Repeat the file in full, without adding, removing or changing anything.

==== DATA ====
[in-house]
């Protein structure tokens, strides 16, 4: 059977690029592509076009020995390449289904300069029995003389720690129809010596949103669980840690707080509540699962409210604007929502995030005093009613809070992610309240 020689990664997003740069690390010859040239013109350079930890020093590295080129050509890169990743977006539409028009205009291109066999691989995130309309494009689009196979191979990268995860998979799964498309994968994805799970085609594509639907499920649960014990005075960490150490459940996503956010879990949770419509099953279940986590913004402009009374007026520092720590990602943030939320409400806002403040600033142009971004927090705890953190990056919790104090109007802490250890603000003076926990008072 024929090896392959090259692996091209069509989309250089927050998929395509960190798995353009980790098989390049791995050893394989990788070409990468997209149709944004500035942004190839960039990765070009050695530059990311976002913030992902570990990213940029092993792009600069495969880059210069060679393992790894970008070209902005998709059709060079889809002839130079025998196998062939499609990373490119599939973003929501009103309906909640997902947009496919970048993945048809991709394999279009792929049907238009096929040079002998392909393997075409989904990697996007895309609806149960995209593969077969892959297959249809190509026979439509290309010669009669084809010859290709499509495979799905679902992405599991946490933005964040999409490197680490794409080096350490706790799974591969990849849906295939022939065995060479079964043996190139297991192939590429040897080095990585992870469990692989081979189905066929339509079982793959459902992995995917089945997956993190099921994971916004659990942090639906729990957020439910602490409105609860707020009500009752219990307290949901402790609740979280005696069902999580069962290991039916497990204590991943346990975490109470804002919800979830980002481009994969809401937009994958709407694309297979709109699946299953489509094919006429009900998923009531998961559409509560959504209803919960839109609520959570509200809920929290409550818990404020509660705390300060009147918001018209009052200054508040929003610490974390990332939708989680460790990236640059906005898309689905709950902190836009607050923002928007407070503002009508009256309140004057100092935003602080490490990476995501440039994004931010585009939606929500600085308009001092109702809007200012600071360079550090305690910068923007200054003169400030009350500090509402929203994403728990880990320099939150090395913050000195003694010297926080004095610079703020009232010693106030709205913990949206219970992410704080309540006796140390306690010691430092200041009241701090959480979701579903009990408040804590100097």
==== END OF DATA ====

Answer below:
[in-house]
């Protein structure tokens, strides 16, 4: 059977690029592509076009020995390449289904300069029995003389720690129809010596949103669980840690707080509540699962409210604007929502995030005093009613809070992610309240 020689990664997003740069690390010859040239013109350079930890020093590295080129050509890169990743977006539409028009205009291109066999691989995130309309494009689009196979191979990268995860998979799964498309994968994805799970085609594509639907499920649960014990005075960490150490459940996503956010879990949770419509099953279940986590913004402009009374007026520092720590990602943030939320409400806002403040600033142009971004927090705890953190990056919790104090109007802490250890603000003076926990008072 024929090896392959090259692996091209069509989309250089927050998929395509960190798995353009980790098989390049791995050893394989990788070409990468997209149709944004500035942004190839960039990765070009050695530059990311976002913030992902570990990213940029092993792009600069495969880059210069060679393992790894970008070209902005998709059709060079889809002839130079025998196998062939499609990373490119599939973003929501009103309906909640997902947009496919970048993945048809991709394999279009792929049907238009096929040079002998392909393997075409989904990697996007895309609806149960995209593969077969892959297959249809190509026979439509290309010669009669084809010859290709499509495979799905679902992405599991946490933005964040999409490197680490794409080096350490706790799974591969990849849906295939022939065995060479079964043996190139297991192939590429040897080095990585992870469990692989081979189905066929339509079982793959459902992995995917089945997956993190099921994971916004659990942090639906729990957020439910602490409105609860707020009500009752219990307290949901402790609740979280005696069902999580069962290991039916497990204590991943346990975490109470804002919800979830980002481009994969809401937009994958709407694309297979709109699946299953489509094919006429009900998923009531998961559409509560959504209803919960839109609520959570509200809920929290409550818990404020509660705390300060009147918001018209009052200054508040929003610490974390990332939708989680460790990236640059906005898309689905709950902190836009607050923002928007407070503002009508009256309140004057100092935003602080490490990476995501440039994004931010585009939606929500600085308009001092109702809007200012600071360079550090305690910068923007200054003169400030009350500090509402929203994403728990880990320099939150090395913050000195003694010297926080004095610079703020009232010693106030709205913990949206219970992410704080309540006796140390306690010691430092200041009241701090959480979701579903009990408040804590100097």